Natural Language Processing
Computer Science 333
- Instructor: John Donaldson
- Office: King 223A
- Office hours: MWF 1:30-3 pm (or by appointment)
- Meeting time: MWF 3:30-4:20 pm, King 123
- Prerequisite: CSCI 151 (Data Structures)
- Textbook: Jurafsky and Martin, Speech and Language Processing,
second edition, Prentice Hall, 2009. ISBN 978-0131873216
- To learn the basic concepts and theory of natural language
processing; i.e., processing human language with a computer.
- To learn about the areas in which natural language processing
is being applied to problems today.
- To learn to use tools and develop software systems to process
Your grade will be based on homework, a project, and two exams.
|Point breakdown (tentative):
|Midterm Exam (October 10)
|Final Exam (December 17 - 9 am)
Late labs are strongly discouraged. You may hand up to two labs
one day late without penalty. Be sure to submit early!
Labs that are up 24 hours late will be penalized by 50%.
Labs that are more than 24 hours late will not be graded.
Problem sets are due at the beginning of lecture. Late
problem sets are not accepted.
If for some reason (such as a severe illness) you will not be
able to complete a lab or take a test, talk to me immediately, and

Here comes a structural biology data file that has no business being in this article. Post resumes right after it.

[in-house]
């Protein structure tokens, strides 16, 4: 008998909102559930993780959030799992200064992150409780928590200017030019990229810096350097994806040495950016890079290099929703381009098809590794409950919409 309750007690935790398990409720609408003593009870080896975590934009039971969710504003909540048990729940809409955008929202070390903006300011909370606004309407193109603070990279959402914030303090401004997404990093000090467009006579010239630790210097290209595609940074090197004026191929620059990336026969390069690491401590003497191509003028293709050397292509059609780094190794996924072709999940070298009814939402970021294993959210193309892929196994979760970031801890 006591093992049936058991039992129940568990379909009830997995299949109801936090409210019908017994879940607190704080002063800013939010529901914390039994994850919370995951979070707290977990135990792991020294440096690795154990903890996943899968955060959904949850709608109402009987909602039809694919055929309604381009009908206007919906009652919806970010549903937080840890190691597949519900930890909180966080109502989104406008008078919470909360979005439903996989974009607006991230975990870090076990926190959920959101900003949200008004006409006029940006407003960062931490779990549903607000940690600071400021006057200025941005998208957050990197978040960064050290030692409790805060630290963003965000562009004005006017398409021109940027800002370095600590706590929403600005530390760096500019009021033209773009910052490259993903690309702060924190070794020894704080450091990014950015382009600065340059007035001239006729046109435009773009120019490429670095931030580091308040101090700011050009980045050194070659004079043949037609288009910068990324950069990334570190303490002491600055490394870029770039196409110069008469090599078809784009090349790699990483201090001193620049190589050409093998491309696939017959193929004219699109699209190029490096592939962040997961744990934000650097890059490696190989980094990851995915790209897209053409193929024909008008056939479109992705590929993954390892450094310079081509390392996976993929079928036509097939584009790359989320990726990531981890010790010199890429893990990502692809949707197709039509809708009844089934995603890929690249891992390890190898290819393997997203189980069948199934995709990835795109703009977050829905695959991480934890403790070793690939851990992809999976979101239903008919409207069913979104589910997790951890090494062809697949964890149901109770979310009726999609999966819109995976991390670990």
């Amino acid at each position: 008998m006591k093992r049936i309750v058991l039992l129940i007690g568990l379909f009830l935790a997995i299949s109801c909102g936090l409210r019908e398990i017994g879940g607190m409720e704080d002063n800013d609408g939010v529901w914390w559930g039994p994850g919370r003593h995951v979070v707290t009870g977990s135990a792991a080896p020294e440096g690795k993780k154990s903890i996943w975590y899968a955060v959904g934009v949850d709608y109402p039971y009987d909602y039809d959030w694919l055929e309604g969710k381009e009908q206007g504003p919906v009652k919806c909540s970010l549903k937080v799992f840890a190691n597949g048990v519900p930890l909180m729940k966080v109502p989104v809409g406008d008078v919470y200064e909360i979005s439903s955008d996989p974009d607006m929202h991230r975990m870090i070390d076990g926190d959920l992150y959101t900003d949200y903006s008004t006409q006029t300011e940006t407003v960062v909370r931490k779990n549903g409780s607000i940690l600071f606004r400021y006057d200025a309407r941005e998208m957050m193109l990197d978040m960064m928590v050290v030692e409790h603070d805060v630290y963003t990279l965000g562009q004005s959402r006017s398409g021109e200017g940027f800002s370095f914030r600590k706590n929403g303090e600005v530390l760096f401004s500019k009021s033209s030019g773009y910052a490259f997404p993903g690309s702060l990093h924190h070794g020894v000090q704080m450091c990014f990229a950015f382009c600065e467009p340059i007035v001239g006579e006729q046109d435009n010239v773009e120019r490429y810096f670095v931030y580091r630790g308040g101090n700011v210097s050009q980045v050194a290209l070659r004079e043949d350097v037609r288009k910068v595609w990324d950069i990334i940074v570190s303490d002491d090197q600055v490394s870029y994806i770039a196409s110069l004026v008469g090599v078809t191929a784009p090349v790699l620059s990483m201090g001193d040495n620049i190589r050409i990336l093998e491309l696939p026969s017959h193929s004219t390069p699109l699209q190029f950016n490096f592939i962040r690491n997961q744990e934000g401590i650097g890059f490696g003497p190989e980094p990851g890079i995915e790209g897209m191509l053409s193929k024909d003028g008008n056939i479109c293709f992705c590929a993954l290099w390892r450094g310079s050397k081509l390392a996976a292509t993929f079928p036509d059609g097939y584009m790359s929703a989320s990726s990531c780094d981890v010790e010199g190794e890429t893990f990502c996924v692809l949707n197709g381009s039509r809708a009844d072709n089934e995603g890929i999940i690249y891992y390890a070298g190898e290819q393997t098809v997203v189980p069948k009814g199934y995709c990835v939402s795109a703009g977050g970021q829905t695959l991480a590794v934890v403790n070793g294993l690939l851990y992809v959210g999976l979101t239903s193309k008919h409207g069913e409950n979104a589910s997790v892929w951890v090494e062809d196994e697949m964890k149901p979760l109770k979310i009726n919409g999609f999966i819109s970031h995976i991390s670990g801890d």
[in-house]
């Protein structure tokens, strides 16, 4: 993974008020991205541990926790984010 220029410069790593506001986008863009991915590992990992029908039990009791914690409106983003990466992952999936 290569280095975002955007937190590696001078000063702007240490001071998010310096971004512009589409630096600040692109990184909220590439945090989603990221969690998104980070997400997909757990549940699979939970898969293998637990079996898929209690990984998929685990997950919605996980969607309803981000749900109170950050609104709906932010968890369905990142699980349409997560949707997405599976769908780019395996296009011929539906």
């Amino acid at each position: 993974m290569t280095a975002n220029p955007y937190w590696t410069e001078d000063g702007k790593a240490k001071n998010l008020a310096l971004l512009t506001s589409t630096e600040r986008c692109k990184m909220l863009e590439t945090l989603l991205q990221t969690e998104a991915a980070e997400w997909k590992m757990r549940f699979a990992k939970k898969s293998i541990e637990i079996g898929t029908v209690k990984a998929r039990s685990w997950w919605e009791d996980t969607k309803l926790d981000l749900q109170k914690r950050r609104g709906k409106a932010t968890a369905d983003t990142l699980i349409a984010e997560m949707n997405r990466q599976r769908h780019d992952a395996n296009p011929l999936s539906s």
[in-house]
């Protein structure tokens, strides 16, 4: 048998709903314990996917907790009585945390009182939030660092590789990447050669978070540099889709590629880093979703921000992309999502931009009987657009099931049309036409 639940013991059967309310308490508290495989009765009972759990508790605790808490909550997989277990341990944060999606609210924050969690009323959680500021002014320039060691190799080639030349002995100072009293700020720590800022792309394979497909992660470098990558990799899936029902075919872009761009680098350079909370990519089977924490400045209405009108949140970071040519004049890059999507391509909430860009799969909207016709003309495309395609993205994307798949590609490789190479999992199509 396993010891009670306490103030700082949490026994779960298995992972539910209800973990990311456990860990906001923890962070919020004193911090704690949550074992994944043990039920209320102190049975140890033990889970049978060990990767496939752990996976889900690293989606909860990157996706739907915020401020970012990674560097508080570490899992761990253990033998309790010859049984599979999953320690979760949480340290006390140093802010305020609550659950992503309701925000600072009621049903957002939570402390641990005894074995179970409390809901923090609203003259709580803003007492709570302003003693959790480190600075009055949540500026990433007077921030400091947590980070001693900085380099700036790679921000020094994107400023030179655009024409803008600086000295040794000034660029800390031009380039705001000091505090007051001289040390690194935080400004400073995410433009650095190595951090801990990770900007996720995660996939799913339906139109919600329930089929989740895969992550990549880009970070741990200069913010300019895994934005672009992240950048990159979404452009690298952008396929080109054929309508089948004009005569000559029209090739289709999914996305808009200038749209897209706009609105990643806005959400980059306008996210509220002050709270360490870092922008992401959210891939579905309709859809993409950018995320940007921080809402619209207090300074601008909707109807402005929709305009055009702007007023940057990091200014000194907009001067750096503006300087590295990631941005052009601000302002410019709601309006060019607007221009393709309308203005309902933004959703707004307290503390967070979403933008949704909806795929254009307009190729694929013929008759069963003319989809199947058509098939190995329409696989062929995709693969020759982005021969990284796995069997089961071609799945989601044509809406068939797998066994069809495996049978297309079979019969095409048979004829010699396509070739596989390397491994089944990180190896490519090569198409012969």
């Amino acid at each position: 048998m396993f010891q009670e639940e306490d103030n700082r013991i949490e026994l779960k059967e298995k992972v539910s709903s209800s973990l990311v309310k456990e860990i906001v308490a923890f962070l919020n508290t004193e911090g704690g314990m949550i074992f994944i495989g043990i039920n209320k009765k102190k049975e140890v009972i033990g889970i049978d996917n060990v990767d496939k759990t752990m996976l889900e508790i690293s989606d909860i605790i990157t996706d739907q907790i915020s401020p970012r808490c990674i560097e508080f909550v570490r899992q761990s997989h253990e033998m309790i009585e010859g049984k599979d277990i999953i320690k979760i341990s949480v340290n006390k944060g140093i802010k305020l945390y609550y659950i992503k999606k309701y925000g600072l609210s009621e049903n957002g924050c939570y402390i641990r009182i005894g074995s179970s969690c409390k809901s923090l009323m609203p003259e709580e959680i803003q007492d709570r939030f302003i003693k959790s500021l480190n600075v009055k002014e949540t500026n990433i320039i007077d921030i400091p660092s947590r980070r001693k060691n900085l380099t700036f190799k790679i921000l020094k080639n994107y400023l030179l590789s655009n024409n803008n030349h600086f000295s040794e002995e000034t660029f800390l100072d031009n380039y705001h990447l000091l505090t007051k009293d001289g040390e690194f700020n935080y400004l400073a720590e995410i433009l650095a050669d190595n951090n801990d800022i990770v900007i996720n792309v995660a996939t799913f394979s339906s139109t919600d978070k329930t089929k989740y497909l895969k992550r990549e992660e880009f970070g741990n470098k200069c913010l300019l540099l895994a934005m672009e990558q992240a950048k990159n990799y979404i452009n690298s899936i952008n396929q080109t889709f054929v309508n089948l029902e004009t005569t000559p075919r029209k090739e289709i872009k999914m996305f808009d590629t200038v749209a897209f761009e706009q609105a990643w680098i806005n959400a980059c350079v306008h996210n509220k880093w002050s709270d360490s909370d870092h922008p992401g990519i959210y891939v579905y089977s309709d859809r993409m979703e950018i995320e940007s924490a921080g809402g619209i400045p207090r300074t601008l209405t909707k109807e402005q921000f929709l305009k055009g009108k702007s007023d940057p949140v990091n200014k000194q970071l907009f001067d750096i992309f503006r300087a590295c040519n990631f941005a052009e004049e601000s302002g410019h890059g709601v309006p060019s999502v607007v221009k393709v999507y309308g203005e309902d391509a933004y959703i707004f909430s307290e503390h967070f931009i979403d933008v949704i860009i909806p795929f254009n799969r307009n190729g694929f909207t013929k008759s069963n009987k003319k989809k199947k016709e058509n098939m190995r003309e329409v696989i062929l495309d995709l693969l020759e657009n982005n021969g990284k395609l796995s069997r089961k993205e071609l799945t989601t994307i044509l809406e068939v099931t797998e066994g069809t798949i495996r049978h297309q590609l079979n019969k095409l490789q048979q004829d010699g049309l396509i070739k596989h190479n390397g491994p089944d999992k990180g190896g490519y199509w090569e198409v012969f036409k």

prior to the deadline. I will handle these situations on a
Tutors are available, provided by Oberlin College. If interested,
see Kay Knight in Peters 114.
If you have a disability that might impact your performance in
this course, or requires special accommodation, please contact me
as soon as possible so that appropriate arrangements can be
made. Support is available through Student Academic
Services, specifically Jane Boomer. You will need to contact them
to get your disability documented before accommodations can be
All work in this course is to be performed in accordance with the
system. You must write the Honor Pledge and sign at the
end of each and every submission. Electronic submissions must
include the honor pledge in the comments and your name. The
pledge is "I have adhered to the Honor Code in this assignment."
That being said, in a hands-on course such as this one, some
discussion of lab assignments is expected and encouraged. A
few specific do's and don't's:
- ask questions about the requirements of an assignment
- discuss with your classmates general approaches to solving a
problem prior to
starting your own design and coding
- get/give help from/to another student in solving a
particularly tough debugging problem
In the end, the work you submit must be your own. If you're
not sure what is acceptable in a given situation, please ask me
- obtain a copy of another student's code (including a student
who has taken the course before)
- give a copy of your code with another student
- collaborate with a partner or group to work on an assignment
- discuss an exam in any way with another student who may be
taking the exam at another time
- Regular expressions and finite state automata.
- Language models. N-grams.
- Part of speech tagging.
- Hidden Markov models.
- Context-free grammars for English.
- Parsing algorithms. The CKY algorithm and the Earley
- Statistical parsing. Probabilistic context-free grammars.
- Features and Unification.
- Computational semantics with first order logic.
- Word sense disambiguation.
- Computational discourse.
- Information extraction.
- Machine translation.